4) Pandemics
As Earth’s climate warms, wild animals will be forced to relocate their habitats and increasingly enter regions with large human populations. This development will dramatically increase the risk of a jump of viruses from animals to humans that could lead to a pandemic, according to a 2022 paper by Carlson et al. in Nature, “Climate change increases cross-species viral transmission risk.” Bats are the type of animal of most concern.

Note that in the case of the 1918-19 influenza GCR event, a separate GCR event helped trigger it: WWI, because of the mass movement of troops that spread the disease. The U.N. reports emphasize that one GCR event can trigger other GCR events, with climate change acting as a threat multiplier.

Figure 3. Predicted change in surface temperature 51-100 years after a failure of the Atlantic Meridional Overturning Circulation. Catastrophic cooling is predicted to affect Northern Europe, the edge of arctic sea ice  reach northern France, and temperatures in the U.S. fall 1-2 degrees Celsius (1.8-3.6°F). Sea ice edges are shown in bright blue; the sea ice edge would remain virtually unchanged in the Southern Hemisphere, but advance significantly equatorward in the Northern Hemisphere, reaching northern France. (Image credit: modified from Orihuela-Pinto et al., 2022, Interbasin and interhemispheric impacts of a collapsed Atlantic Overturning Circulation, Nature Climate Change,

5) Ocean current changes
Increased precipitation and glacial meltwater from global warming could flood the North Atlantic with enough fresh water to slow down or even halt the Atlantic Meridional Overturning Circulation (AMOC), the ocean current system that transports warm, salty water from the tropics to the North Atlantic and sends cold water to the south along the ocean floor. If the AMOC were to shut down, the Gulf Stream would no longer pump warm, tropical water to the North Atlantic. Average temperatures would cool in Europe by three degrees Celsius (5.4°F) or more in just a few years – not enough to trigger a full-fledged ice age, but enough cooling to bring snows in June and killing frosts in July and August, as occurred in the famed 1816 “year without a summer” caused by the eruption of Mt. Tambora. In addition, shifts in the jet stream pattern might bring about a more La Niña-like climate, causing an increase in drought to much of the Northern Hemisphere, greatly straining global food and water supplies.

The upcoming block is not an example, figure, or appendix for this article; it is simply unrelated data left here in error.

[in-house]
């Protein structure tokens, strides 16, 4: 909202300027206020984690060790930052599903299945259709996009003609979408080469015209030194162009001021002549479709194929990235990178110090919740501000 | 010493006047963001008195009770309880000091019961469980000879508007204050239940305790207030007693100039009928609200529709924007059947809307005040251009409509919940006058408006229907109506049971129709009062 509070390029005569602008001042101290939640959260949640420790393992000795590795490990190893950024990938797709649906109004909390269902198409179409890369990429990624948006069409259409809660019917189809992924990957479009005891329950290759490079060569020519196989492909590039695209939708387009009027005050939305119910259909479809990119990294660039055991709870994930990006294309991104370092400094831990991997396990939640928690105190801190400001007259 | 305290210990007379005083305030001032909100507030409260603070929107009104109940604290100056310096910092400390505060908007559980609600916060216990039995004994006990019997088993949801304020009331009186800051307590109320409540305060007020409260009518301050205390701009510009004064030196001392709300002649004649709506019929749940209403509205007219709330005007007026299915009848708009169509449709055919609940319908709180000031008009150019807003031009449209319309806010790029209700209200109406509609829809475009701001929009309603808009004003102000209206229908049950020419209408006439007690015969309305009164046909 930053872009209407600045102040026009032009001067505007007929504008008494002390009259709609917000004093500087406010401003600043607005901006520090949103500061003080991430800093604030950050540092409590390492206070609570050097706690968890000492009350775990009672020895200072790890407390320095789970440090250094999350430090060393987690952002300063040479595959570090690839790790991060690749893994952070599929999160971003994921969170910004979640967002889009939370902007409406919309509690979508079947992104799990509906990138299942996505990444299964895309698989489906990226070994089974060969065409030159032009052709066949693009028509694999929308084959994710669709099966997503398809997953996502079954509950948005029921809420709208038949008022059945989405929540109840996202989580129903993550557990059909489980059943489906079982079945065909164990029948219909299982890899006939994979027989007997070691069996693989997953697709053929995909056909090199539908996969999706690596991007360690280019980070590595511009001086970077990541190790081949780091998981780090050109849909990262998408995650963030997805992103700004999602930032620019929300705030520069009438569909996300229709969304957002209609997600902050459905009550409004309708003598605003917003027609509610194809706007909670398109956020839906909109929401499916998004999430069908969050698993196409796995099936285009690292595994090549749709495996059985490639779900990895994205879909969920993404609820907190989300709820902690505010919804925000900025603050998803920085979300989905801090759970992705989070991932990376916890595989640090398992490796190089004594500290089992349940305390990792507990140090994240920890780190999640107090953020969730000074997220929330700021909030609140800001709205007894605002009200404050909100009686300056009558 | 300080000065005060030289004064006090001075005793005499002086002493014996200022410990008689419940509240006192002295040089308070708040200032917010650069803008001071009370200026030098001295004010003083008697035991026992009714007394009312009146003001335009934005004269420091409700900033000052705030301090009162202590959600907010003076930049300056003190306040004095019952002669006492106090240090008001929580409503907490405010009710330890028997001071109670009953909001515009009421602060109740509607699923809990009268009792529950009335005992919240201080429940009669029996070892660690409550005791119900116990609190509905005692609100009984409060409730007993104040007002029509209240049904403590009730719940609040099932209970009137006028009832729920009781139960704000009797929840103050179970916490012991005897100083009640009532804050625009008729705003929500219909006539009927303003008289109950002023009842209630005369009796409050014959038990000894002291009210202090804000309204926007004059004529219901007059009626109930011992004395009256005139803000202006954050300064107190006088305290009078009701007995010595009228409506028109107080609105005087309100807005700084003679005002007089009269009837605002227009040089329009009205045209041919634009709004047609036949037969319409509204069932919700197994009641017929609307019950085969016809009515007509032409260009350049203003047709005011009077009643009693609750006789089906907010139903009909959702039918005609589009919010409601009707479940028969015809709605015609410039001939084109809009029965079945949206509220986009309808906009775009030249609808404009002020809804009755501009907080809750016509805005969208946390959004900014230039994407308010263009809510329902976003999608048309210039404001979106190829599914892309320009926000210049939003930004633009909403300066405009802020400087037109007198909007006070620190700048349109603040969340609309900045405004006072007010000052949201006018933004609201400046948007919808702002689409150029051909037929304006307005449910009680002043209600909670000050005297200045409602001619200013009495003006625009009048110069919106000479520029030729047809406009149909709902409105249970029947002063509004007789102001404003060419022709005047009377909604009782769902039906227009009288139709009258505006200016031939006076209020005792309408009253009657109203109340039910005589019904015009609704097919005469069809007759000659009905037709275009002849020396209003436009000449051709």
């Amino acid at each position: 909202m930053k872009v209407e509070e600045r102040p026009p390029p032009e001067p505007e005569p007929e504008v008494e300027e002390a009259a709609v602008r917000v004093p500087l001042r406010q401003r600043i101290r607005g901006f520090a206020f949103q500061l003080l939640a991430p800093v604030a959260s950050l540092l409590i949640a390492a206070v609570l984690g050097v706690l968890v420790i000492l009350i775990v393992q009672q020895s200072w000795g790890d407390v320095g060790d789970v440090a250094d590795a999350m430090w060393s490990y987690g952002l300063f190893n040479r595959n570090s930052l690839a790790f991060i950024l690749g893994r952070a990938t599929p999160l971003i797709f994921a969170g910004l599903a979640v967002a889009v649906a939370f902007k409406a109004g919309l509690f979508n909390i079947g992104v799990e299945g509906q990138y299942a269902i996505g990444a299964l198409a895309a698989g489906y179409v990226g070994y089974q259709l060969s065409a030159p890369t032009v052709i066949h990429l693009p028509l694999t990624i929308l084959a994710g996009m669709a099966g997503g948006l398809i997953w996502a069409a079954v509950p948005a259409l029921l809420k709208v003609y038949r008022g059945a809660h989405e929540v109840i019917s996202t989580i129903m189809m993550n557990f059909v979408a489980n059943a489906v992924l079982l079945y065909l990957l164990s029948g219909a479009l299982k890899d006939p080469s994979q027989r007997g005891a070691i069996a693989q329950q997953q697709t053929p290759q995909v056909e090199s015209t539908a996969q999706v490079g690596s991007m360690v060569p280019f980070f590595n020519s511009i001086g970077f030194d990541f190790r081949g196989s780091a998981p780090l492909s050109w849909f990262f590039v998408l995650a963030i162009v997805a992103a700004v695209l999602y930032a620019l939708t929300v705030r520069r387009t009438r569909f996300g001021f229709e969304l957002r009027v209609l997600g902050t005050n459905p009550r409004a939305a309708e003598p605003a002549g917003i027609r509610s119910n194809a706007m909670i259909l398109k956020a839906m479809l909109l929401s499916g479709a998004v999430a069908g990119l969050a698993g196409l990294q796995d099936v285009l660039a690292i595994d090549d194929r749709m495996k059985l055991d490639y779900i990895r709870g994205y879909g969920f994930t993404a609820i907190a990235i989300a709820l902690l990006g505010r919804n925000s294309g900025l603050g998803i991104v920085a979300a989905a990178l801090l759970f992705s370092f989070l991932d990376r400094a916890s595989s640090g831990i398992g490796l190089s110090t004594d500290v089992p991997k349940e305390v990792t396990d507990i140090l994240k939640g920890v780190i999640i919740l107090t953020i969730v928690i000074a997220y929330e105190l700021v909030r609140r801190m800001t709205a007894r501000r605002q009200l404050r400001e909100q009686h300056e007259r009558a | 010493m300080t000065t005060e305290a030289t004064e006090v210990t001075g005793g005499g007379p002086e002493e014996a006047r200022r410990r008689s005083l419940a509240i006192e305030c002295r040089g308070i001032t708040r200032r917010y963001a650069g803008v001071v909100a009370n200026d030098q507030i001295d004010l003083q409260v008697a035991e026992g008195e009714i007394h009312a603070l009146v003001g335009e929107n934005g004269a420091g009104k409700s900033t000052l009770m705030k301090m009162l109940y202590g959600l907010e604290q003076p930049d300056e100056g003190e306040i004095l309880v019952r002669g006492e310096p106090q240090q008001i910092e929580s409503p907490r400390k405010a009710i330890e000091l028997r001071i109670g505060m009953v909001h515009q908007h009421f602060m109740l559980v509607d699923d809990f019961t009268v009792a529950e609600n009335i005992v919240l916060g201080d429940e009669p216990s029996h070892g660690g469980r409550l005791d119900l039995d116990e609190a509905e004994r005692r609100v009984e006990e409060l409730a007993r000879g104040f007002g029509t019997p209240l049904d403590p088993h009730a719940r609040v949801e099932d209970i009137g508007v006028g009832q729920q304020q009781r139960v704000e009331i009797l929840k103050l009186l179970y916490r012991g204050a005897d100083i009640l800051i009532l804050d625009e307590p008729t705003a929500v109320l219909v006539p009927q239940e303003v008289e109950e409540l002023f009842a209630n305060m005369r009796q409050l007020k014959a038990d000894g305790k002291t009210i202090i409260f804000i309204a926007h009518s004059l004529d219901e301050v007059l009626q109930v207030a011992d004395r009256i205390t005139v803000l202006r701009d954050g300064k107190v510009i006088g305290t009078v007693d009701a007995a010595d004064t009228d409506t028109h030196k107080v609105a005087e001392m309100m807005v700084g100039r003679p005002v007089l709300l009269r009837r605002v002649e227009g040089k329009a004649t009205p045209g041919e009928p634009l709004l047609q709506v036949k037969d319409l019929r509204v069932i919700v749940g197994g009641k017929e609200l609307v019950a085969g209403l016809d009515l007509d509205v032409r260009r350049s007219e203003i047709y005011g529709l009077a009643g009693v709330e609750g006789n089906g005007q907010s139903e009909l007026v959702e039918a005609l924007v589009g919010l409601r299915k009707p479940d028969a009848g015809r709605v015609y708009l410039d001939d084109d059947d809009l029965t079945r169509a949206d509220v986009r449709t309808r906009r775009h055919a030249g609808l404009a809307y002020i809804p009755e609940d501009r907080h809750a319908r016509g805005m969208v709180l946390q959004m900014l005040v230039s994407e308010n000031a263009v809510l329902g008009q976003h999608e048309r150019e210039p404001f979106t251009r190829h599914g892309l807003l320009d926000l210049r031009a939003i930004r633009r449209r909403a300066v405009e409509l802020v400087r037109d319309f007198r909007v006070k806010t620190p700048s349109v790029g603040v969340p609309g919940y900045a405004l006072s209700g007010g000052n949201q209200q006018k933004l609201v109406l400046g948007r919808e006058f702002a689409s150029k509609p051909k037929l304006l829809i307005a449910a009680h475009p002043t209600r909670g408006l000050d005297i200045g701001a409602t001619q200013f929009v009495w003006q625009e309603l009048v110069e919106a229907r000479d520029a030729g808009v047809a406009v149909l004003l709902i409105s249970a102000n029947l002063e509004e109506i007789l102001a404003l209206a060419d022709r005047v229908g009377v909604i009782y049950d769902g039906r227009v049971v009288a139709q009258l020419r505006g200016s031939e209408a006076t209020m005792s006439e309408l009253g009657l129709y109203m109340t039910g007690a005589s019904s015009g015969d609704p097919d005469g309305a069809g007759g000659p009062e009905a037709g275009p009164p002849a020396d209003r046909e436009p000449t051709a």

study published in August 2021 looked at eight independent measures of the AMOC, and found that all eight showed early warning signs that the ocean current system may be nearing collapse. “The AMOC may have evolved from relatively stable conditions to a point close to a critical transition,” the authors wrote.

Figure 4. A pteropod shell is shown dissolving over time in seawater with a lower pH. When carbon dioxide is absorbed by the ocean from the atmosphere, the chemistry of the seawater is changed. (image credit: NOAA)

6) Ocean acidification
The increased carbon dioxide in the atmosphere is partially absorbed by the oceans, making them more acidic. Since pre-industrial times, the pH of surface ocean waters has fallen by 0.1 pH units, to 8.1 – approximately a 30 percent increase in acidity. Increased acidity is harmful to a wide variety of marine life, and acidic oceans have been linked to several of Earth’s five major extinction events through geologic time.

Under a business-as-usual emission scenario, continued emissions of carbon dioxide could make ocean pH around 7.8 by 2100. The last time the ocean pH was this low was during the middle Miocene, 14-17 million years ago. The Earth was several degrees warmer and a major extinction event was occurring.

7) A punishing surprise
In 2004, Harvard climate scientists Paul Epstein and James McCarthy conclude in a paper titled “Assessing Climate Stability” that: “We are already observing signs of instability within the climate system. There is no assurance that the rate of greenhouse gas buildup will not force the system to oscillate erratically and yield significant and punishing surprises.” Hurricane Sandy of 2012 was an example of such a punishing surprise, and climate change will increasingly bring low-probability, high impact weather events – “black swan” events – that no one anticipated. As the late climate scientist Wally Broecker once said, “Climate is an angry beast, and we are poking at it with sticks.”

Figure 5. An 18 km-high volcanic plume from one of a series of explosive eruptions of Mount Pinatubo on June 12, 1991, viewed from Clark Air Base. Three days later, the main eruption produced a plume that rose nearly 40 km, penetrating well into the stratosphere. Pinatubo’s sulfur emissions cooled the Earth by about 0.5 degree Celsius (0.9°F) for 1-2 years. (Photograph by David H. Harlow, USGS.)